Lack of benefit

An aim of the road is to reduce congestion and speed traffic flow, and in so doing boost the economy.  The logic of this is deeply flawed.  Traffic may be able to speed round Arundel but will only be met by increased congestion at Worthing in one direction and Chichester in the other.  Even ignoring these bottlenecks, the increase in traffic will increase overall journey times more widely throughout this part of Sussex.  Towns will become more congested, road intersections more crowded and villagers more pressured.


It is claimed that the road will reduce traffic flows through surrounding villages, such as Pulborough and Storrington (in which I live).  This has been claimed for many such roads throughout recent history.  However, as is shown by many studies (such as the government’s own Standing Advisory Committee on Trunk Road Assessment, 1994), this hoped-for relief of areas near the road development, almost never happens.  The more usual effect is of increased traffic on roads that were supposed to be relieved.  SACTRA reports average increases of around 10% on roads supposed to be relieved, and even more in the long term.  This effect has been identified over and over again, not just in the UK but around the world.  In short, the claimed benefit of a road will not take place, certainly not in the long term.  Contrary to the optimistic claims of the consultation document, villages like Storrington and Pulborough should ready themselves for increased traffic, pollution, and congestion, should this road be built.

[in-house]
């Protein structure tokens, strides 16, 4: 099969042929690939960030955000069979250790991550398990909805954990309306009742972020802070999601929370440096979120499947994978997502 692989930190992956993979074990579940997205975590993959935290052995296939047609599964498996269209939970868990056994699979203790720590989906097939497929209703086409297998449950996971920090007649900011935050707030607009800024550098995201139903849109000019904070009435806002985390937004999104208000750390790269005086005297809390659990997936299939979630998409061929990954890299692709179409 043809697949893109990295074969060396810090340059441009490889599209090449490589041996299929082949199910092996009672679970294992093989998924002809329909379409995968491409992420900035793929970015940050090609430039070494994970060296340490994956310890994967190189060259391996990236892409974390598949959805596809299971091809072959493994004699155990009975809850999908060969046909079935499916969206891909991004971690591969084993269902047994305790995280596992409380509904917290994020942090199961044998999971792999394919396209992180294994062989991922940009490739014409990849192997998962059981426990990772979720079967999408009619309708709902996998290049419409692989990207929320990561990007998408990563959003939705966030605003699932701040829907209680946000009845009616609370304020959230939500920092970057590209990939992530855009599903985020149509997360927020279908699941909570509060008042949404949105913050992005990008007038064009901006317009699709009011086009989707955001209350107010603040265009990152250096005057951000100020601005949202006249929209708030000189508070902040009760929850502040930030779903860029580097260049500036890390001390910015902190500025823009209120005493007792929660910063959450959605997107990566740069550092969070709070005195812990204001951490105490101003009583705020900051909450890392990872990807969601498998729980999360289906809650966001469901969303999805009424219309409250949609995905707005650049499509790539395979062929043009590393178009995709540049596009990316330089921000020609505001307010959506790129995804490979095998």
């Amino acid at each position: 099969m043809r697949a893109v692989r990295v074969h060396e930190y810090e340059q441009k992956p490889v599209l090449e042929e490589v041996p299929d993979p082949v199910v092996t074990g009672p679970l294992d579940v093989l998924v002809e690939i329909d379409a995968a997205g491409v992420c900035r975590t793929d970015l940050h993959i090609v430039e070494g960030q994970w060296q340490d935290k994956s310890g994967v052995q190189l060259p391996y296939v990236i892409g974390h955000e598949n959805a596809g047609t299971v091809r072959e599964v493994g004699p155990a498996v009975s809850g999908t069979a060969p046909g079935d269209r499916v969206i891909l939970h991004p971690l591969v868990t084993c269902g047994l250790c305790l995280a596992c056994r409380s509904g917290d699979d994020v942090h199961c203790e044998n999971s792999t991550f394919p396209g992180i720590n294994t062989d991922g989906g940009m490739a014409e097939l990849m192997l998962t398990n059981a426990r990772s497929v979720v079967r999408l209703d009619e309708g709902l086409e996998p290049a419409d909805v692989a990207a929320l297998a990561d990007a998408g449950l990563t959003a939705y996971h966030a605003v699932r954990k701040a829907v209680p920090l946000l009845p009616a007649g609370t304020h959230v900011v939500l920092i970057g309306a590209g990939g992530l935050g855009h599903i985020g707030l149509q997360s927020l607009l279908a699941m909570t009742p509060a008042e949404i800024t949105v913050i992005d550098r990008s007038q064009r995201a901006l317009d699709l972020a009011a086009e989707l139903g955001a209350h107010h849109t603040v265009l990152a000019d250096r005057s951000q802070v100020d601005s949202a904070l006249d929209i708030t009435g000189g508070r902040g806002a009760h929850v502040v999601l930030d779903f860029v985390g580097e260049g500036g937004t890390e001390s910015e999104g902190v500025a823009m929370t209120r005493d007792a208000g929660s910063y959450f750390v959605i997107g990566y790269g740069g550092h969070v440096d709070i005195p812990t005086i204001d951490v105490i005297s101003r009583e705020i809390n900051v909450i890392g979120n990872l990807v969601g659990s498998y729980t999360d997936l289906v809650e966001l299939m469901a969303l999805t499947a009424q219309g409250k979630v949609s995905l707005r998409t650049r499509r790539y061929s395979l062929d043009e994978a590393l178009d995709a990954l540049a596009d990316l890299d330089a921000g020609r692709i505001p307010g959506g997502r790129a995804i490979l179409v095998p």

The lack of benefit is reflected in the benefit to cost ratio of the proposal.  The road is hugely expensive.  Even using rather optimistic figures for how small savings in time might be reflected economically, the costs hugely outweigh the benefits.  Benefit-to-cost ratios are unlikely to deliver even 1 for 1.  This is particularly galling when full cost accounting for natural capital investment shows that investment in nature can often deliver benefit ratios of 6:1; and there is a case of river restoration in the West Country where 65:1 has been estimated.  This grey route proposal is a huge waste of public money delivering little benefit and much harm.  The concept of public money for public good should mean that these significant sums of money should be redirected into sectors, such a natural capital investment, where return on investment can be demonstrated.


The alternatives